Even though he might not be the most powerful dentist in the world (I’d wager that honor belongs to Syrian dictator Bashar al-Assad) As the world’s most powerful dentist, Gurbanguly Berdimuhammedov still wields enormous influence, mostly because of how much natural gas he sits on as the new dictator of Turkmenistan. Last month I was writing that there needs to be a big diplomatic drive to split Turkmenistan away from Russia, as Niyazov’s death represented an enormous opportunity to reshape energy politics in both Europe and Asia. I was intentionally vague on specifics, because a lot will be determined by how Berdimuhammedov plays his first few weeks in office, and what Russia, China, Iran, and Turkey all do. ISN Security Watch, however, relates some interesting ideas.
However, he said, as for the 25-year agreement with Gazprom, “[….] there have been examples when such agreements were nullified” in what would free Turkmenistan ‘s hands in building new export routes.
Turkmenistan, which sells it gas to Gazprom at US$100 per 1,000 cubic meters, has already had experience in arguing with Russia over energy. The country cut exports to Russia by 13 times in 1998 during a gas export dispute, according to Adzhar Kurtov, an expert with the Azia Analitika Foundation.
US has already made overtures to the new leader. Evan Feigenbaum, deputy assistant secretary of state for South and Central Asian affairs, met with Turkmen Foreign Minister Rashid Meredov and others during a four-day visit that ended in late January, discussing issues including trade, democracy, human rights and security cooperation.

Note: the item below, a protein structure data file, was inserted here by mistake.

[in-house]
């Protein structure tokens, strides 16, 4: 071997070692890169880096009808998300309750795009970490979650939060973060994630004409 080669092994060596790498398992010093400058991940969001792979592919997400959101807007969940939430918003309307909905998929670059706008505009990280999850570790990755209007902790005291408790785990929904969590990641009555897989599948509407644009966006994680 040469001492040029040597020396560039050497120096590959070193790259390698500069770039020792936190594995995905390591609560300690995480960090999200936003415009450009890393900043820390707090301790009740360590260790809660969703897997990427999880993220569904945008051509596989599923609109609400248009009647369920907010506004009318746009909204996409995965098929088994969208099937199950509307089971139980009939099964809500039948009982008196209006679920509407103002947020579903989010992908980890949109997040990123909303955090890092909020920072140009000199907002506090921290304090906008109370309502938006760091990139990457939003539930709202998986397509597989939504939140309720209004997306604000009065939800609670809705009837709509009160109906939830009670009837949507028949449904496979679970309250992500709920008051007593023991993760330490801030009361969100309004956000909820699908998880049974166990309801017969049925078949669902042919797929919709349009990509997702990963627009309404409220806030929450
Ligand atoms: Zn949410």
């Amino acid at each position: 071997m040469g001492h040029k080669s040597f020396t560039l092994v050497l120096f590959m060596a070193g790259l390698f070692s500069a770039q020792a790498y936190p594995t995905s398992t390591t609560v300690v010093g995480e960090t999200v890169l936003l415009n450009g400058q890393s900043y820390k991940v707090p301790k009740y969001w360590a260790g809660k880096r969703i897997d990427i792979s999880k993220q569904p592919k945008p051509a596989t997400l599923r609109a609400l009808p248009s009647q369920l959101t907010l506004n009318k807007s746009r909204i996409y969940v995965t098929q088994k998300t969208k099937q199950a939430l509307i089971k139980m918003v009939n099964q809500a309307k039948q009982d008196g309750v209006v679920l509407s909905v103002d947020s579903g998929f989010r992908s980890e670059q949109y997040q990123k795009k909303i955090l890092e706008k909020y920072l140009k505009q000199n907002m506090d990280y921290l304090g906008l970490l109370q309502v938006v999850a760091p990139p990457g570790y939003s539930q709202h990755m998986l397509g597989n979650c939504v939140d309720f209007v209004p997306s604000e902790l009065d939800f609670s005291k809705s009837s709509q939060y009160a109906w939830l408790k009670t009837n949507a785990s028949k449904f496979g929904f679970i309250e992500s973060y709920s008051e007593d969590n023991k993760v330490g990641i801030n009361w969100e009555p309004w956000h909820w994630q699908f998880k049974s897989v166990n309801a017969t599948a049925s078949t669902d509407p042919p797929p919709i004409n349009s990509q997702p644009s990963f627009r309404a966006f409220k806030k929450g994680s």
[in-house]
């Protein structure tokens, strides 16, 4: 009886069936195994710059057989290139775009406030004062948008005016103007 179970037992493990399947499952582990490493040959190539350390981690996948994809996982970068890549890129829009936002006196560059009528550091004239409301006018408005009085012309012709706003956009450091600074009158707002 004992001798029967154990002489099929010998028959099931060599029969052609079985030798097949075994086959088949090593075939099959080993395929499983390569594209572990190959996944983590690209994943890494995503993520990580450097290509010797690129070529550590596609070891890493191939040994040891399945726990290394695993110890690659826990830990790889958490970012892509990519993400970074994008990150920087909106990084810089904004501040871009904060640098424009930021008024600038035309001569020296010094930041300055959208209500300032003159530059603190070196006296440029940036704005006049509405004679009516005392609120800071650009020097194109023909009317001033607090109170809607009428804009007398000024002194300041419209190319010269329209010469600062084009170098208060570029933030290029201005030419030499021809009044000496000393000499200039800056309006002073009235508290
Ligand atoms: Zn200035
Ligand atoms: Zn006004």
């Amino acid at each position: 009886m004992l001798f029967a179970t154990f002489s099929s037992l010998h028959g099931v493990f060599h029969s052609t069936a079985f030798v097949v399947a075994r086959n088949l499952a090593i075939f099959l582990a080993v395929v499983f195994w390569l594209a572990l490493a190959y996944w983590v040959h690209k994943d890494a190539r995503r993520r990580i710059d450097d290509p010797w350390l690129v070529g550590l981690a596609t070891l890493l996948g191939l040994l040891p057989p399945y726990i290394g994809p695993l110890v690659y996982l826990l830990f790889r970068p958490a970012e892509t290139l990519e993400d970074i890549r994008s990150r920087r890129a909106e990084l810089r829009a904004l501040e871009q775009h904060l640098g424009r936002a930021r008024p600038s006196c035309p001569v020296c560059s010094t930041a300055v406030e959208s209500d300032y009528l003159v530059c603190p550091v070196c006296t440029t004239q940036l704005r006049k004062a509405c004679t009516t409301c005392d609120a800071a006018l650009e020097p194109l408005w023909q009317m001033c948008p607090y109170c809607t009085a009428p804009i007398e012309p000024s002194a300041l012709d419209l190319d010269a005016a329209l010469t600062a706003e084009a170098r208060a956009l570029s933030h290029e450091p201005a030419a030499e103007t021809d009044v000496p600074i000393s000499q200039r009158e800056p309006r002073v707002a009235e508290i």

The EU has also expressed interest. German Foreign Minister Frank-Walter Steinmeier whose country currently holds the EU’s rotating presidency – said after touring the region in December that Central Asia had an “urgent desire” for a EU role.
China, the US and the EU are keen on seeing Turkmenistan diversify its exports by building pipelines via Kazakhstan and the Caspian Sea, respectively, but so far no progress has been made to those ends.
It could be possible to arrange a joint US/EU/China consortium for Turkmen gas, cutting Russia out and giving the rest, which all need cheap gas far more than Russia does, a much better deal. Local LNG prices matter since there is no global market for gas, as there is with oil—partially because of how late gas is to the energy game, partially because storing and transporting LNG is so expensive, prices are determined by local extraction cost, not the global cost. (This is, coincidentally, why rumors of Russia forming a gas cartel with countries like Iran was so worrisome).
Sorry for being so obviously America-centric here, but these initial steps are good ones. American engagement might also provide some incentives for Berdimuhammedov to follow through on some of his promises of reform—a more distant hope, to be sure, but not impossible. And it’s nice to see the possibility, however remote, of positive change in the region.